Compliments to the redhaired tenor in the office, her comp seat was a good one. Angled, just right, a direct sight line to the soloist and the cello section. Close, too, enough to see hands and noses and pursed lips and set chins and reflecting glasses. And good, too, that she’d rendered the contac in her right eye tacet; now, the tortoise shell framed lenses could do their work, in concert. Yes; the symphony, from that vantage point, would be truly philharmonic. Best to see in stereo, as well!
But, something about the Warner stage lighting drew her gaze to the left, toward that back corner less populated by the absorbing uniformed black of flanking string players. Bedecked with geometric chrome, and cured skins of graduating size, and assorted varnishes of exotic woods: the percussion section.
He stood apart.
Six feet, two, in full tails. Slender hands clasping long, red baubled mallets, crossing at the thigh. A metal xylophone and rosewood marimba tabling his foreground. Eyes, on the illuminated music. Ears, on the woodwind cues. Body, in the rhythm. Mind, on the beat.
She looked at him, setting the angle of her head. The orchestra had long since begun its overture, some tribute to a Bernstein fantasy, and she was conscious of the preponderance of audience fixating on the conductor’s choreography. The music lept, and swooped, and peppered across the stage. And, he stood.
Though built for size, he was not muscle bound. His cranium was large, the flesh beneath his chin testing its starched white collar. She watched his face.
This was more than a face, she’d decided over a decade ago, and only one who really knew could recognize its allure. Less a face, more the countenance of a mind so rich in its convolutions so as to play upon its surface and shapes in an endless array of instantaneous, simultaneous thought.
That grand head, atop the smoothe, broad, black tailcoat’s shoulders, and the rest of him, outfitted like some turn of the 20th century British notion of an English gentleman, she decided. Taken individually, the French facial features were unmistakeable; yet, unavoidably paired with that oversized skull, liberally fleshed out body and long, solid legs, they lost the battle. He was Benjamin Franklin, reincarnated, minus only the wavy locks and wired spectacles.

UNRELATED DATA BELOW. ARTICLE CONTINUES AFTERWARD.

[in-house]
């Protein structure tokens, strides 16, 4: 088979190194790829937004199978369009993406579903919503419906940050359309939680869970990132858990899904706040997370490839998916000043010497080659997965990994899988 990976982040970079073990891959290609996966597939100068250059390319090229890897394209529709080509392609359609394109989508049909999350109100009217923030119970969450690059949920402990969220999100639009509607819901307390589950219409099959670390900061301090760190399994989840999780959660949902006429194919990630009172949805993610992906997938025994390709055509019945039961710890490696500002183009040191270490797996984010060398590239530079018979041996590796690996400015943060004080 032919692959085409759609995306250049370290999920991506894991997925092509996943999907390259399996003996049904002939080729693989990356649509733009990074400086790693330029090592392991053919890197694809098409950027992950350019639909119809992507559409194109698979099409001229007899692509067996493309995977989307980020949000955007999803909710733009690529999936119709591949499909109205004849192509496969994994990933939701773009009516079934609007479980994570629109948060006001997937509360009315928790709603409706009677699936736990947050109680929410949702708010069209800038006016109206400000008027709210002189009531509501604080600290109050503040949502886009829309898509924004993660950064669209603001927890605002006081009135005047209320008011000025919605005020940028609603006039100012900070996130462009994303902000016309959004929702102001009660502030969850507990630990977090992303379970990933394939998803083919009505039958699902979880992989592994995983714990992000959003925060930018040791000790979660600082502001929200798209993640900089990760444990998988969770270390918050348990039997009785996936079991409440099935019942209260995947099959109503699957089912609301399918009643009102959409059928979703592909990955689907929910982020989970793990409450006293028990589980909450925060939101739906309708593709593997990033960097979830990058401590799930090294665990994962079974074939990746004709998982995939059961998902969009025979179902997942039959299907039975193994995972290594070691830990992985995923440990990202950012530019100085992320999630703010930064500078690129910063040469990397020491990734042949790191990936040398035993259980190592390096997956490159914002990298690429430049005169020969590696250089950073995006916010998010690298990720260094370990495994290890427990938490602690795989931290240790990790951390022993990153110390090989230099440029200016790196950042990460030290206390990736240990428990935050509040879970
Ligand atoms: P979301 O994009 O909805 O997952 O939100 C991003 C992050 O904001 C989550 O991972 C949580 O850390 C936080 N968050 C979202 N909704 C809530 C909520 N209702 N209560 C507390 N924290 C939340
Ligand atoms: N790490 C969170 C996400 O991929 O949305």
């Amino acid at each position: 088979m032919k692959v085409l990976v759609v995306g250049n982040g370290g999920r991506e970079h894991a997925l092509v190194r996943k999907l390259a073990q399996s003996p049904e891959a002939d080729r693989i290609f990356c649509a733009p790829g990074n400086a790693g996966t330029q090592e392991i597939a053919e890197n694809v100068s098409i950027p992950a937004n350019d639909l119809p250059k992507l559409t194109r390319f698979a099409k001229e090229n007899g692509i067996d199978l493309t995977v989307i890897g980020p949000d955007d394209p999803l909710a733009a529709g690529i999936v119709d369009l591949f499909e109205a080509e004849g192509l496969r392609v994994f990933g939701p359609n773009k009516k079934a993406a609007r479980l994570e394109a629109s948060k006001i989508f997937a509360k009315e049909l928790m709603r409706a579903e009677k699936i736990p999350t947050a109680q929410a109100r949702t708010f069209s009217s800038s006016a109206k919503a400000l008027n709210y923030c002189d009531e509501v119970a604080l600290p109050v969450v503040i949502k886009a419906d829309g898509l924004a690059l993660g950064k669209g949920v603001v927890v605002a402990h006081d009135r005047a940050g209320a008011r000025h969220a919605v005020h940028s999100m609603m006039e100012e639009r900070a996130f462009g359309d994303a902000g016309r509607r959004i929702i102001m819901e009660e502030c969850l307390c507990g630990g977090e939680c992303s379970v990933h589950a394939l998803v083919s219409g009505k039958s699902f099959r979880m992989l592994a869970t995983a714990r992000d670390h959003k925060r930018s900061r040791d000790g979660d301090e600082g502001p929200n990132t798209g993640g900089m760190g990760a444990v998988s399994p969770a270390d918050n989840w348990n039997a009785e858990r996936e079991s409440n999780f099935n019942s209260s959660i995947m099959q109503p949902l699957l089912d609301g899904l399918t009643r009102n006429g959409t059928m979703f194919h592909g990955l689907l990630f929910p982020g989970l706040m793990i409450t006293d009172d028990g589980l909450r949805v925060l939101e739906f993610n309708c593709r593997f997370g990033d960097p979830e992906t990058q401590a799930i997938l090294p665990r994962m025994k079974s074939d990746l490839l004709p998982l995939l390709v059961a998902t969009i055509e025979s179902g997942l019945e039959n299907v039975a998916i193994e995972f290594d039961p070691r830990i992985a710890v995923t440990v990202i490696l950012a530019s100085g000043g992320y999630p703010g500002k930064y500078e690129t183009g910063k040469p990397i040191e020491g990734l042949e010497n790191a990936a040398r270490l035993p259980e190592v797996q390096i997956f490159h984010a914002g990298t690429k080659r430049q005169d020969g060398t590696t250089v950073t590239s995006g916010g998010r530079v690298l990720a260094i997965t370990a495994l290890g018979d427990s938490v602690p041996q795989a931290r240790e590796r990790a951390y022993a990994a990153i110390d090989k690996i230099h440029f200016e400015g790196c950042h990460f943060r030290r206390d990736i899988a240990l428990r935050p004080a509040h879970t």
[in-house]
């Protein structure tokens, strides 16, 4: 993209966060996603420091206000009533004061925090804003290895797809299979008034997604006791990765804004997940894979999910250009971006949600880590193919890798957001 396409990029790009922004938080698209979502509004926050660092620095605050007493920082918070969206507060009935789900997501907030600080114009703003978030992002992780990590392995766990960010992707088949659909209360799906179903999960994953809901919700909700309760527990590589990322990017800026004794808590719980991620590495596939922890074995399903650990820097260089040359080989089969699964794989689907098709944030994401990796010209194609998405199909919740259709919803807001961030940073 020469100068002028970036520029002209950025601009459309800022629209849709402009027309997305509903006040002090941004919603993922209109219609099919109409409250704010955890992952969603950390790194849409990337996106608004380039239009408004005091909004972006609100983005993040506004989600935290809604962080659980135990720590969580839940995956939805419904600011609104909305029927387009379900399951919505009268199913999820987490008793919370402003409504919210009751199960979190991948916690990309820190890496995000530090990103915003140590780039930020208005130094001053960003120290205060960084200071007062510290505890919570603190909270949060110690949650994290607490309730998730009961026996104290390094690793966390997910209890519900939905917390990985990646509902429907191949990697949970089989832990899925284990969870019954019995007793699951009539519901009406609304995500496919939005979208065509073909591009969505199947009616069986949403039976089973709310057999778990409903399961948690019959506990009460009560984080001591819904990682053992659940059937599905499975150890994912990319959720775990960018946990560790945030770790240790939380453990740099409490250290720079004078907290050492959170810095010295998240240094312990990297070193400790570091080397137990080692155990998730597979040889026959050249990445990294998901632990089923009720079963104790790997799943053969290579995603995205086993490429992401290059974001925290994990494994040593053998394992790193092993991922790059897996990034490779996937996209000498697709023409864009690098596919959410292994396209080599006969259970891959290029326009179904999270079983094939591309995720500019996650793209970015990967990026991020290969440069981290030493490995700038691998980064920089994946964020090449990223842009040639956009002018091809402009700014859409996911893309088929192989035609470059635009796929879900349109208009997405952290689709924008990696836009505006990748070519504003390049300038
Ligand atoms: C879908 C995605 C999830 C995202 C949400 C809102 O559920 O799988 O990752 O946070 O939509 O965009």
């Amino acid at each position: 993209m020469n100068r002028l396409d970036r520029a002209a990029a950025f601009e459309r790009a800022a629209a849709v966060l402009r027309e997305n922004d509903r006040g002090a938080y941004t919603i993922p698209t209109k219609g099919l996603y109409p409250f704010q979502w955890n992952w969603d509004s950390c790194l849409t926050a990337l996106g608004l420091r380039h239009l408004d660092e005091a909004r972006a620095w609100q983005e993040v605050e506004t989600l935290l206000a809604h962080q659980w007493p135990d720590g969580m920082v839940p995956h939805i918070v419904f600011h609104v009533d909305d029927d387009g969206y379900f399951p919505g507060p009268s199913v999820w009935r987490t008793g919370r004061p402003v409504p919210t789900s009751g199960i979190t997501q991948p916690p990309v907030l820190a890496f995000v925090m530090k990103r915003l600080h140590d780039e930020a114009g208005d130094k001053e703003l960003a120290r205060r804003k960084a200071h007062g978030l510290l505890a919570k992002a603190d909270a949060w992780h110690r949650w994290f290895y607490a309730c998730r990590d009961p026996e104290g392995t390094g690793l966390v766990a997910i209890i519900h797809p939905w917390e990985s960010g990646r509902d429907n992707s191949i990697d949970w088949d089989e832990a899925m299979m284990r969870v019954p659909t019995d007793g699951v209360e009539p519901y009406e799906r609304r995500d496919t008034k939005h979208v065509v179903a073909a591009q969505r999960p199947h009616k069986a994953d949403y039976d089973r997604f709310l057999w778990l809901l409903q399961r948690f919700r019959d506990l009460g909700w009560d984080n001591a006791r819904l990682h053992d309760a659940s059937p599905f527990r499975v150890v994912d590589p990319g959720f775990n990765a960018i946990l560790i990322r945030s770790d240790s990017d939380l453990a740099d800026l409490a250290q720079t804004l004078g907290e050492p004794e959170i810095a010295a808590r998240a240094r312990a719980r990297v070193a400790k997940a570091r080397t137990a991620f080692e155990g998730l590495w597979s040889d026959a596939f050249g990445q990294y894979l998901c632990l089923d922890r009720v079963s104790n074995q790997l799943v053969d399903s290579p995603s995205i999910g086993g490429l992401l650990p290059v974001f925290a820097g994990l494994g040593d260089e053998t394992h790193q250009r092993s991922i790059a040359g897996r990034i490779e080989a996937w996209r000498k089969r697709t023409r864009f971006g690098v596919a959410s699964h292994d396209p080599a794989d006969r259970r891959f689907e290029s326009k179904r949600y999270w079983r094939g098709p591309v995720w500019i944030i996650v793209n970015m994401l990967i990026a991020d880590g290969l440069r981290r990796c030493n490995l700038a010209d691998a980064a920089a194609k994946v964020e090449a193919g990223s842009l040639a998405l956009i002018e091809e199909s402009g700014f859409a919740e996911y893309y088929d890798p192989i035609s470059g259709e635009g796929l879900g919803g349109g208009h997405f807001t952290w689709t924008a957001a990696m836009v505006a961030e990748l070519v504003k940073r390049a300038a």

She had become his spotlight, body heat intensifying with the orb of her gaze. Her mind returned. They’d made it all the way through October of the second of those two solid years, a record in her dismal history of attempts at sustaining anything. His company had been deeply rich, he unbelievably tender and strong. And, as he stood, she realized that, out of all other men, this man had remained entirely above reproach, never having done a single thing to hurt or offend. Always supportive, ever positive. No fault to be had; no judgment passed. No infraction in the war of love. Only the truest of unconditional acceptance. This was a man who could stand anywhere.
With increasing flavor and sensation, the performance rollicked on. The music was spectacular; the soloist, dazzling; the composer, meeting later in the theater lobby, gracious and forthcoming; people, on all sides, enraptured and exultant to be together.
She knew he’d be leaving alone, probably the last to pack. Regal attire meticulously hung, comfort clothing now draping his soft, voluptuous belly home. Then, he’d be on his back on the small bed, old phonograph filling that equally small room with strains of the most obscure treasure, a one of a kind recording, his own acquisition, his singular, solitary satisfaction.
Her star struck euphoria would be momentary. Her gratitude at nearly missing the newest of musical offerings, and that of superior quality all around, would last for weeks.
But, in her mind and heart, head and shoulders above all the rest, he was still standing.
© Ruth Ann Scanzillo
10/11/15 All rights those of the author, whose name appears above this line. Sharing, in whole or part, strictly prohibited. Thank you.